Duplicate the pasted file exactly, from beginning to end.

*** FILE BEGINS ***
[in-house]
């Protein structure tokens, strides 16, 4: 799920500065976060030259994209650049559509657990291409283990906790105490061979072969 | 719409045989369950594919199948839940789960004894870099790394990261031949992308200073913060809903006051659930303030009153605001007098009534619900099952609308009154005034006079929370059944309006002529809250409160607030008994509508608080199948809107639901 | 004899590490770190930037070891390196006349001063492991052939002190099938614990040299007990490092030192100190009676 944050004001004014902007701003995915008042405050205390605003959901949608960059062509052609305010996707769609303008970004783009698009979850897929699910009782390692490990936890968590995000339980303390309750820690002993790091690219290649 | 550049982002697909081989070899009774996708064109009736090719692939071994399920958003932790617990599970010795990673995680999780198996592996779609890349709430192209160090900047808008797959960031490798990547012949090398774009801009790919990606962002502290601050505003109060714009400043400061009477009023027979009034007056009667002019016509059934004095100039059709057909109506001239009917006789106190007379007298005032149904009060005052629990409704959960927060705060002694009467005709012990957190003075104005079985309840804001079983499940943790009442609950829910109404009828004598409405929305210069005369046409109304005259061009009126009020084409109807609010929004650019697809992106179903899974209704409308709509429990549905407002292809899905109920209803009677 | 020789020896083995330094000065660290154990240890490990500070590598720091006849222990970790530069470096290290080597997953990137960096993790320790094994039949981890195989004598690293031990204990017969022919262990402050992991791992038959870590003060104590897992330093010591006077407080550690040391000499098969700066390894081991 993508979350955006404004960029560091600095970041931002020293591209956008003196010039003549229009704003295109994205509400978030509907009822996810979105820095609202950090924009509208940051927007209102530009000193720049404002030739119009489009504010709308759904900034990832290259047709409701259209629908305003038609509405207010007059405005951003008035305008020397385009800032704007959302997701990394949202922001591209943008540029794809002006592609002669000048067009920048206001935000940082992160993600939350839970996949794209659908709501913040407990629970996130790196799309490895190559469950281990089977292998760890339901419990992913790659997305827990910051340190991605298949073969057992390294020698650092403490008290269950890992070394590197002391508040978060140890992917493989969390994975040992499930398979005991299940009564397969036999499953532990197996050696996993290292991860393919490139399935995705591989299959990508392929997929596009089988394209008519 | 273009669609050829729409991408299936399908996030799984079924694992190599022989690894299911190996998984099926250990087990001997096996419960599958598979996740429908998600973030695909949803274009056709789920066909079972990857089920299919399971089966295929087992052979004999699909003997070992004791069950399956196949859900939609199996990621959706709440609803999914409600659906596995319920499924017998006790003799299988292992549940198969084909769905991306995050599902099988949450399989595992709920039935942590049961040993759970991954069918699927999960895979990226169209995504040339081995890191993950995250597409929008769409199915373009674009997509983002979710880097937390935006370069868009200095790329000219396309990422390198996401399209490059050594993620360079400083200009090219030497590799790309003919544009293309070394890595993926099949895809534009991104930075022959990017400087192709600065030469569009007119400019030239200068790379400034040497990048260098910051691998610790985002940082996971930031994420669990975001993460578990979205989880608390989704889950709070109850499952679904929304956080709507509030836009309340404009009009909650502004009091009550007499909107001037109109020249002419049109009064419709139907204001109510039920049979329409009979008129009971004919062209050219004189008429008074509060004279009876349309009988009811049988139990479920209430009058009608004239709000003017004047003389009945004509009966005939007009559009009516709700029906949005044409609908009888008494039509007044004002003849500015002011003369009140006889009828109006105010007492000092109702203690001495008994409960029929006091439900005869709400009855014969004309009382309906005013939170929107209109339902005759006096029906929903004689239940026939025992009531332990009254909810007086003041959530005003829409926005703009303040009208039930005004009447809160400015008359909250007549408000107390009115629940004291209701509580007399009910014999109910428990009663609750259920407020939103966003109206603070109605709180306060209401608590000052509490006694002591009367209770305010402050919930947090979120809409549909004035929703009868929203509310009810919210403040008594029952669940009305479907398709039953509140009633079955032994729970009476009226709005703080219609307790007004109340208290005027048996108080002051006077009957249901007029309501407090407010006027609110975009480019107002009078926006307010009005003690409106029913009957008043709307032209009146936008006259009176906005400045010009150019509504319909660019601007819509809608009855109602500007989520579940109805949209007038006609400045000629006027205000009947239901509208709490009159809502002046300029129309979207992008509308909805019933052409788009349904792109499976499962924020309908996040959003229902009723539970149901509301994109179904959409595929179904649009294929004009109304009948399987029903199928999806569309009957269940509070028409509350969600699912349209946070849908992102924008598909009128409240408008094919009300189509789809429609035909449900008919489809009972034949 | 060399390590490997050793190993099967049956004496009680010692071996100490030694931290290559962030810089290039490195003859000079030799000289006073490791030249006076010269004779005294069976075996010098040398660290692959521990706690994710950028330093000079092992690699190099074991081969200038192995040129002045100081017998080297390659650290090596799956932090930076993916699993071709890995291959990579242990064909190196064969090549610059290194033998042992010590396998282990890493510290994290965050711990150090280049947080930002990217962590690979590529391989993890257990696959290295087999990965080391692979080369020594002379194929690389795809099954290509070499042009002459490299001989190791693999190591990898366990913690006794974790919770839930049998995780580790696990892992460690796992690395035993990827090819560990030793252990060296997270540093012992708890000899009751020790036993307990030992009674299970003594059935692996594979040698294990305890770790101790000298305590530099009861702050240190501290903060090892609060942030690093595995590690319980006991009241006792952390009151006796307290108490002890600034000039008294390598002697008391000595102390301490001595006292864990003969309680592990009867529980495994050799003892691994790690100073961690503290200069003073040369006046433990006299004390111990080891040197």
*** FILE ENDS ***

[in-house]
């Protein structure tokens, strides 16, 4: 799920500065976060030259994209650049559509657990291409283990906790105490061979072969 | 719409045989369950594919199948839940789960004894870099790394990261031949992308200073913060809903006051659930303030009153605001007098009534619900099952609308009154005034006079929370059944309006002529809250409160607030008994509508608080199948809107639901 | 004899590490770190930037070891390196006349001063492991052939002190099938614990040299007990490092030192100190009676 944050004001004014902007701003995915008042405050205390605003959901949608960059062509052609305010996707769609303008970004783009698009979850897929699910009782390692490990936890968590995000339980303390309750820690002993790091690219290649 | 550049982002697909081989070899009774996708064109009736090719692939071994399920958003932790617990599970010795990673995680999780198996592996779609890349709430192209160090900047808008797959960031490798990547012949090398774009801009790919990606962002502290601050505003109060714009400043400061009477009023027979009034007056009667002019016509059934004095100039059709057909109506001239009917006789106190007379007298005032149904009060005052629990409704959960927060705060002694009467005709012990957190003075104005079985309840804001079983499940943790009442609950829910109404009828004598409405929305210069005369046409109304005259061009009126009020084409109807609010929004650019697809992106179903899974209704409308709509429990549905407002292809899905109920209803009677 | 020789020896083995330094000065660290154990240890490990500070590598720091006849222990970790530069470096290290080597997953990137960096993790320790094994039949981890195989004598690293031990204990017969022919262990402050992991791992038959870590003060104590897992330093010591006077407080550690040391000499098969700066390894081991 993508979350955006404004960029560091600095970041931002020293591209956008003196010039003549229009704003295109994205509400978030509907009822996810979105820095609202950090924009509208940051927007209102530009000193720049404002030739119009489009504010709308759904900034990832290259047709409701259209629908305003038609509405207010007059405005951003008035305008020397385009800032704007959302997701990394949202922001591209943008540029794809002006592609002669000048067009920048206001935000940082992160993600939350839970996949794209659908709501913040407990629970996130790196799309490895190559469950281990089977292998760890339901419990992913790659997305827990910051340190991605298949073969057992390294020698650092403490008290269950890992070394590197002391508040978060140890992917493989969390994975040992499930398979005991299940009564397969036999499953532990197996050696996993290292991860393919490139399935995705591989299959990508392929997929596009089988394209008519 | 273009669609050829729409991408299936399908996030799984079924694992190599022989690894299911190996998984099926250990087990001997096996419960599958598979996740429908998600973030695909949803274009056709789920066909079972990857089920299919399971089966295929087992052979004999699909003997070992004791069950399956196949859900939609199996990621959706709440609803999914409600659906596995319920499924017998006790003799299988292992549940198969084909769905991306995050599902099988949450399989595992709920039935942590049961040993759970991954069918699927999960895979990226169209995504040339081995890191993950995250597409929008769409199915373009674009997509983002979710880097937390935006370069868009200095790329000219396309990422390198996401399209490059050594993620360079400083200009090219030497590799790309003919544009293309070394890595993926099949895809534009991104930075022959990017400087192709600065030469569009007119400019030239200068790379400034040497990048260098910051691998610790985002940082996971930031994420669990975001993460578990979205989880608390989704889950709070109850499952679904929304956080709507509030836009309340404009009009909650502004009091009550007499909107001037109109020249002419049109009064419709139907204001109510039920049979329409009979008129009971004919062209050219004189008429008074509060004279009876349309009988009811049988139990479920209430009058009608004239709000003017004047003389009945004509009966005939007009559009009516709700029906949005044409609908009888008494039509007044004002003849500015002011003369009140006889009828109006105010007492000092109702203690001495008994409960029929006091439900005869709400009855014969004309009382309906005013939170929107209109339902005759006096029906929903004689239940026939025992009531332990009254909810007086003041959530005003829409926005703009303040009208039930005004009447809160400015008359909250007549408000107390009115629940004291209701509580007399009910014999109910428990009663609750259920407020939103966003109206603070109605709180306060209401608590000052509490006694002591009367209770305010402050919930947090979120809409549909004035929703009868929203509310009810919210403040008594029952669940009305479907398709039953509140009633079955032994729970009476009226709005703080219609307790007004109340208290005027048996108080002051006077009957249901007029309501407090407010006027609110975009480019107002009078926006307010009005003690409106029913009957008043709307032209009146936008006259009176906005400045010009150019509504319909660019601007819509809608009855109602500007989520579940109805949209007038006609400045000629006027205000009947239901509208709490009159809502002046300029129309979207992008509308909805019933052409788009349904792109499976499962924020309908996040959003229902009723539970149901509301994109179904959409595929179904649009294929004009109304009948399987029903199928999806569309009957269940509070028409509350969600699912349209946070849908992102924008598909009128409240408008094919009300189509789809429609035909449900008919489809009972034949 | 060399390590490997050793190993099967049956004496009680010692071996100490030694931290290559962030810089290039490195003859000079030799000289006073490791030249006076010269004779005294069976075996010098040398660290692959521990706690994710950028330093000079092992690699190099074991081969200038192995040129002045100081017998080297390659650290090596799956932090930076993916699993071709890995291959990579242990064909190196064969090549610059290194033998042992010590396998282990890493510290994290965050711990150090280049947080930002990217962590690979590529391989993890257990696959290295087999990965080391692979080369020594002379194929690389795809099954290509070499042009002459490299001989190791693999190591990898366990913690006794974790919770839930049998995780580790696990892992460690796992690395035993990827090819560990030793252990060296997270540093012992708890000899009751020790036993307990030992009674299970003594059935692996594979040698294990305890770790101790000298305590530099009861702050240190501290903060090892609060942030690093595995590690319980006991009241006792952390009151006796307290108490002890600034000039008294390598002697008391000595102390301490001595006292864990003969309680592990009867529980495994050799003892691994790690100073961690503290200069003073040369006046433990006299004390111990080891040197």